Georgia Gov. Brian Kemp has explicitly forbid local municipalities to require residents to wear face masks, voiding at least 15 different orders implemented across the state in a bid to slow the spread of coronavirus.
An executive order issued by the Republican leader on Wednesday bars city and county governments from enforcing any mask requirements stricter than those issued at the state level. It also extends the state’s COVID-19 restrictions, which strongly encourage the wearing of masks.
“State, county, or municipal law, order, ordinance, rule, or regulation that requires persons to wear face coverings, masks, face shields, or any other Personal Protective Equipment while in places of public accommodation or on public property are suspended to the extent that they are more restrictive than this Executive Order,” it reads.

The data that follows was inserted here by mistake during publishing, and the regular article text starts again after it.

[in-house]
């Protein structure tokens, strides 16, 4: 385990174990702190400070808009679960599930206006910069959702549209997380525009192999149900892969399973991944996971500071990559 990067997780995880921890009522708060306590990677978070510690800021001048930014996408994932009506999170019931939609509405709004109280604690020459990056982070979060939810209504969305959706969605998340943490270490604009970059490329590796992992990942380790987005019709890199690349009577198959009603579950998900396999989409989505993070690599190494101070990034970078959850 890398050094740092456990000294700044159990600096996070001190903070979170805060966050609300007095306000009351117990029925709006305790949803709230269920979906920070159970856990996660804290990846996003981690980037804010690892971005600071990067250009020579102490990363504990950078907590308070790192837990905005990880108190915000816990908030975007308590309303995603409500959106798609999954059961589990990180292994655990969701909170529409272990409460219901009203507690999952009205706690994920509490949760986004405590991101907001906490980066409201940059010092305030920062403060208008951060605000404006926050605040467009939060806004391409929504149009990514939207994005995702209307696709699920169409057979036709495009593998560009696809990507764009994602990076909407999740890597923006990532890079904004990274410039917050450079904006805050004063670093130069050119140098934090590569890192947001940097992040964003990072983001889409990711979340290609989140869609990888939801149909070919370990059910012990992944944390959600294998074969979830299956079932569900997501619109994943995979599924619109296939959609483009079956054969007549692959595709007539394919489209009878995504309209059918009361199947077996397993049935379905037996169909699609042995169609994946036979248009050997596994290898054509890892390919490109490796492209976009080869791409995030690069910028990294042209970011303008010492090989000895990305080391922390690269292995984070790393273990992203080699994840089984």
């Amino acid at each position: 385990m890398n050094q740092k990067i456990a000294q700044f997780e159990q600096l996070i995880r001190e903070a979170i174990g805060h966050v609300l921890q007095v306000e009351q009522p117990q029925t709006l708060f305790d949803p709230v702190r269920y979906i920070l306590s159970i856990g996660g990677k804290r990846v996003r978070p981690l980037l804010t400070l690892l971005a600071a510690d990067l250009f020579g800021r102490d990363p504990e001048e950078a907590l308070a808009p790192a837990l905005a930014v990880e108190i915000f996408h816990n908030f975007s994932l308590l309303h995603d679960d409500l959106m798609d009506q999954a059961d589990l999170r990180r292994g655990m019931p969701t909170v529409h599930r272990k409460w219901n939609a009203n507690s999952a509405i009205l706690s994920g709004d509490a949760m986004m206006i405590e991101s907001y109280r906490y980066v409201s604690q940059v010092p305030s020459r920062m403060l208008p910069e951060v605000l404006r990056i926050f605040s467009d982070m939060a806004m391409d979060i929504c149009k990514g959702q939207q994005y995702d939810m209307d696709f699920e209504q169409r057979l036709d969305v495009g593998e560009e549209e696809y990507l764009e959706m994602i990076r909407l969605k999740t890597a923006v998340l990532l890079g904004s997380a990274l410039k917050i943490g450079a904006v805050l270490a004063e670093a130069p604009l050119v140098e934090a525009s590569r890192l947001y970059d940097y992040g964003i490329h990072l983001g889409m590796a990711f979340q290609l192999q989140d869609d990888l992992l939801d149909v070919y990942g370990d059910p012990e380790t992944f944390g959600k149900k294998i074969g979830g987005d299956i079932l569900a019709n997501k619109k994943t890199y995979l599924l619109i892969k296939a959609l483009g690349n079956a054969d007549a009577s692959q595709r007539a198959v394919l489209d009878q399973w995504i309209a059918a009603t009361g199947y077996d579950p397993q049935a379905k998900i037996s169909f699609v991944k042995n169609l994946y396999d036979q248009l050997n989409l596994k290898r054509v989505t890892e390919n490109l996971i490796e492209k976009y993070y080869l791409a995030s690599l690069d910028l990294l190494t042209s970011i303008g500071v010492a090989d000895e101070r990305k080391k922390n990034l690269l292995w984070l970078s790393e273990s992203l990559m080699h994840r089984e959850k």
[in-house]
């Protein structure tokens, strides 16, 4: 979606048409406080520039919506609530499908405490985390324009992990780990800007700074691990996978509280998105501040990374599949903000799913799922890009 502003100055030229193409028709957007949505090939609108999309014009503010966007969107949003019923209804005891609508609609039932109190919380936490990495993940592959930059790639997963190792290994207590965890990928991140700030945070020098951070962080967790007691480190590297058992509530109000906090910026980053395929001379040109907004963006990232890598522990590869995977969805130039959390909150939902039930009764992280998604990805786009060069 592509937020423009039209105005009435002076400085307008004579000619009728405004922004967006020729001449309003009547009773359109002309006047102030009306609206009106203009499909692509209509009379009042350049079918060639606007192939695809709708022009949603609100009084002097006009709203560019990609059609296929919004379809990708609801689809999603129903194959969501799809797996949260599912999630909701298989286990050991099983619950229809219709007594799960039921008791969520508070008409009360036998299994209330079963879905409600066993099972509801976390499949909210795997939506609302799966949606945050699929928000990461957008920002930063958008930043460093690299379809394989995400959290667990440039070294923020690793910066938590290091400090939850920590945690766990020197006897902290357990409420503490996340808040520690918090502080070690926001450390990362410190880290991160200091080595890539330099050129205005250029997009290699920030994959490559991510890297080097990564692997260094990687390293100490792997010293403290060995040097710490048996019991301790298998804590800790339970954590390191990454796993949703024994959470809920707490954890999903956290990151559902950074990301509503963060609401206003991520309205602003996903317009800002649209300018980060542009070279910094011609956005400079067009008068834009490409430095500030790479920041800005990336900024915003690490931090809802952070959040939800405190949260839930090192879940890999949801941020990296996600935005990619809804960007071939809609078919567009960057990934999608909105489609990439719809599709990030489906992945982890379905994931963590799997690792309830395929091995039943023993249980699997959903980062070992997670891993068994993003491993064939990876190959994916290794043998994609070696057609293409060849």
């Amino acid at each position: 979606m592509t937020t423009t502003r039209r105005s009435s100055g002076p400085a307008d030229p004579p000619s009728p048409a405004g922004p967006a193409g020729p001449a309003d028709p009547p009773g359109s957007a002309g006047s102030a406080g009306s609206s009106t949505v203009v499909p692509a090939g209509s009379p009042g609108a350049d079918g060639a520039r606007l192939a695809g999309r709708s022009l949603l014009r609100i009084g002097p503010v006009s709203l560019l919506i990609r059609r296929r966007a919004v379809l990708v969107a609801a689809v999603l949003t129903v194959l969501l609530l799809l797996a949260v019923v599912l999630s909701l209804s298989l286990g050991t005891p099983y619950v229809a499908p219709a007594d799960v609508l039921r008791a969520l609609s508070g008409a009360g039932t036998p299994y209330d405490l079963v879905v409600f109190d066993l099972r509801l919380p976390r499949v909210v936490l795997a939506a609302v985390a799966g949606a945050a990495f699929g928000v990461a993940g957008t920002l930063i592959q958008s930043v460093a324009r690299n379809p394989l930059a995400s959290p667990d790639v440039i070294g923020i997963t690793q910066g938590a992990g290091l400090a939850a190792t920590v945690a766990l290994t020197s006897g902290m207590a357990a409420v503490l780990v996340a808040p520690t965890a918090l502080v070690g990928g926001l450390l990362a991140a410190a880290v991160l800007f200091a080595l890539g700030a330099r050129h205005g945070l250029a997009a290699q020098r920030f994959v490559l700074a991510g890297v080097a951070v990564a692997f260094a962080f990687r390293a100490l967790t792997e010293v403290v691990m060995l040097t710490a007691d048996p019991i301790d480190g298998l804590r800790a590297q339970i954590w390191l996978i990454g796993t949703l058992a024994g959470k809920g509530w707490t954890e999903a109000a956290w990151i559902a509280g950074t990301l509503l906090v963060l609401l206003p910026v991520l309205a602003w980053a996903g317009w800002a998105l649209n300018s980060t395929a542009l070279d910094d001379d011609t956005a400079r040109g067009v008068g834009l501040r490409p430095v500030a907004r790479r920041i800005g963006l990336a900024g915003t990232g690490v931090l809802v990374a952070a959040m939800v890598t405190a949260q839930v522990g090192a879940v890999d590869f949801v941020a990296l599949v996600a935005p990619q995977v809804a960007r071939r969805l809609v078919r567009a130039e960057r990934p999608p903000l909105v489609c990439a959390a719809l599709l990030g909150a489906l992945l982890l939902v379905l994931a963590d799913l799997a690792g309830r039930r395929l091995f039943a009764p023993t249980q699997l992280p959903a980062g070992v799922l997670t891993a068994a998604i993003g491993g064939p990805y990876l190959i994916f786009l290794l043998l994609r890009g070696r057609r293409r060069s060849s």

Kemp called mandatory masks taking the coronavirus guidelines “a bridge too far.” The governor has repeatedly encouraged Georgians to voluntarily wear a mask, even as an increasing number of other states order residents to have their faces covered public.
Candace Boce, a spokeswoman for Kemp, doubled down on the governor’s stance that local orders are “unenforceable.”
“Previous executive orders — and now this order — state no local action can be more or less restrictive than ours. We have explained that local mask mandates are unenforceable. The governor continues to strongly encourage Georgians to wear masks in public,” she said.
The latest mask order put Kemp at odds with local leaders in his state, where more than 3,000 people have died from coronavirus.
Savannah Mayor Van Johnson, who signed a mask mandate for the city on July 1, slammed Kemp’s voiding of local orders.
“It is officially official. Governor Kemp does not give a damn about us,” Mayor Van Johnson wrote on Twitter Wednesday. “Every man and woman for himself/herself. Ignore the science and survive the best you can.”